Commentary: U.S. headed for national suicide?
Remember when the deficit was so bad that Democrats said we (or more accurately the Republicans) were placing a terrible burden on our grandchildren?
That was several trillion dollars ago. Democrats now appear perfectly fine with extending the growing deficit and national debt to their great-grandchildren. Perhaps politicians think they will never be held accountable three generations from now because they won't be around to explain to those not yet born why they refused to stop our financial hemorrhaging.
The Obama administration forecast a 10-year budget deficit projection of more than $7.1 trillion, but when confronted with figures from the pesky and bipartisan Congressional Budget Office, the administration was forced this week to raise that projection to approximately $9 trillion. That's $9,000,000,000,000 dollars. For most of us who think a $1,000 deposit in our checking accounts is a large amount and a $1,000 credit card balance is too much, $9 trillion is a figure that is almost beyond comprehension. It is certainly beyond defensible. To borrow a phrase used in another context by the House leadership, it is un-American.
The philosophy of government under both parties can be boiled down to two acronyms: ATM and ASM -- always take more and always spend more.
Who is clamoring for more laws to be passed, more programs to be started and more money to be spent? Let's find him and lock him up for our financial security.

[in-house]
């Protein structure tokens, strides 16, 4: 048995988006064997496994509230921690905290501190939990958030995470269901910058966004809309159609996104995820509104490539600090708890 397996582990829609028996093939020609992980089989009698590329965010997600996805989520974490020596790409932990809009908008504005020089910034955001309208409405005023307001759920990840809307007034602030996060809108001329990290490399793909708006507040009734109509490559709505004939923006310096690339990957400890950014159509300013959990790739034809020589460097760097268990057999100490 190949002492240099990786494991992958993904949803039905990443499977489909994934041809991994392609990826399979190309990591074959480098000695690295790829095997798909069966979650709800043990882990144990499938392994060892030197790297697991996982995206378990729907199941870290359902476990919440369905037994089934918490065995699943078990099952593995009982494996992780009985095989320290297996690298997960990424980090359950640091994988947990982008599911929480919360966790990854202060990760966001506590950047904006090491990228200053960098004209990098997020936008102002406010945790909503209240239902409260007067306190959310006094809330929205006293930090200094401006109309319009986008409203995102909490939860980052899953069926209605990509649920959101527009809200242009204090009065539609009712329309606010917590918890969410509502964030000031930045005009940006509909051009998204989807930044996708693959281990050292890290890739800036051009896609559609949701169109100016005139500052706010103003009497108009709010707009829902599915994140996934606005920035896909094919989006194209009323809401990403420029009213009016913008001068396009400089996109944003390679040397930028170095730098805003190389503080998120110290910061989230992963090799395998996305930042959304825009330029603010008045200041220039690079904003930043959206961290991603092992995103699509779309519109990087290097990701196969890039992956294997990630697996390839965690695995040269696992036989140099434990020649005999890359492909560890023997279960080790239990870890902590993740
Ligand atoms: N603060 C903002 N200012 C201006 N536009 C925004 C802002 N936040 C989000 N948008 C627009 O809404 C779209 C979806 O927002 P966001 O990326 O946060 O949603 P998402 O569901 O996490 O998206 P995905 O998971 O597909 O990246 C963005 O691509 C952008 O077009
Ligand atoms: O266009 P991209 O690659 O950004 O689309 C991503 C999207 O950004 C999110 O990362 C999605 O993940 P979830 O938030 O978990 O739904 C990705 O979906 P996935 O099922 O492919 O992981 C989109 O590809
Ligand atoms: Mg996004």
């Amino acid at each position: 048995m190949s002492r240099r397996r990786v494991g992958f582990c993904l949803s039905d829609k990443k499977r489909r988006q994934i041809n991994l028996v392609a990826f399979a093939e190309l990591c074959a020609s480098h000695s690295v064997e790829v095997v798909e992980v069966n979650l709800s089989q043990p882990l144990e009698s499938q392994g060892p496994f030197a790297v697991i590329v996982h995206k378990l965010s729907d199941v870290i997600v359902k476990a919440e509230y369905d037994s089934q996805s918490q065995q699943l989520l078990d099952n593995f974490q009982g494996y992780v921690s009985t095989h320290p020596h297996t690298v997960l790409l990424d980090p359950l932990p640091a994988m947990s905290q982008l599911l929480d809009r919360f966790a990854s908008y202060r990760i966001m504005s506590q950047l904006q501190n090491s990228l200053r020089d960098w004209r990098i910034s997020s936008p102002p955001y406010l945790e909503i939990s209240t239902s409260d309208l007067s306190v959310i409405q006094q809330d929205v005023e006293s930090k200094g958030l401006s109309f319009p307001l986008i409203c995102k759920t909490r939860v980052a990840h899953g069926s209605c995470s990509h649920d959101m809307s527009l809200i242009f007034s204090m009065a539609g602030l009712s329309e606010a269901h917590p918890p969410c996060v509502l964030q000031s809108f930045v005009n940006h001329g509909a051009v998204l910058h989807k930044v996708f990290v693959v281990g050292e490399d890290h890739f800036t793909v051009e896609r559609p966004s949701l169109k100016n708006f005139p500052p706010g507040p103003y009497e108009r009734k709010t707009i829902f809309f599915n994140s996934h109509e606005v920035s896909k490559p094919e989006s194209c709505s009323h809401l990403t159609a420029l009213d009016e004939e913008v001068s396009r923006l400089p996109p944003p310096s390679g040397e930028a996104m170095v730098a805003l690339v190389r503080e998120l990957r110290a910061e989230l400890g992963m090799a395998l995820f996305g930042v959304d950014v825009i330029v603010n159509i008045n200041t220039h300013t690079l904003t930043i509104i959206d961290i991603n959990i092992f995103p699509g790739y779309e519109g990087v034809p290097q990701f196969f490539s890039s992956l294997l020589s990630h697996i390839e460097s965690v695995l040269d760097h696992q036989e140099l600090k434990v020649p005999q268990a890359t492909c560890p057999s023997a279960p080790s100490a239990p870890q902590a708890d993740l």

One answer is to be found in a new book by investigative reporter, educator and columnist Martin Gross. Gross summarizes in an easy to read and understandable style how and why government has failed its citizens. The book, to be released Sept. 1, is called "National Suicide: How Washington is Destroying the American Dream from A to Z." In addition to listing some of the more outrageous pork projects that are now well-known to anyone who has been paying attention ($107,000 to study the sex life of the Japanese quail; $150,000 to study the Hatfield-McCoy feud are just two examples on a long list), Gross touches on even bigger and equally outrageous expenditures.
The Alternative Minimum Tax, which he says is "based on an accounting lie," will cost taxpayers $1 trillion over the next 10 years. America, he writes, spends $700 billion a year on various welfare programs, amounting to $65,000 for each poor family of four, yet we still have the poor with us. Both political parties, Gross charges, secretly encourage illegal immigration (the Democrats for votes, the Republicans for cheap labor) and then reward the immigrants' children with automatic U.S. citizenship.
Gross has discovered 1,000 duplicate programs that waste billions. The Bush administration's signature education issue, "No Child Left Behind," has left behind a lot of misspent money: $24 billion per year, according to Gross, even as primary and secondary education "continue to spiral downward."
Medicare and Medicaid waste $150 billion a year dealing with doctor and hospital fraud; $45 billion a year is wasted on "improper" payments and even more on "unnecessary agencies." The Des Moines Federal Home Loan Bank funded re-search, Gross writes, that found 1,399 government programs handling disappearing rural areas.
If you haven't vented enough this summer at your local town hall meeting, this book will keep your blood pressure up and your motivation to do something about overspending high into the next election. Publisher's Weekly wrote in its review: "A fiery A-Z compendium of government greed, chicanery, and plain incompetence. Gross en-joys a good rant, but his criticism are sound and well-supported."
Gross does more than just list government's sins. He offers a solution on "How to Better Govern America." If ever there was a must-read for people who are sick of the way government operates, this is it.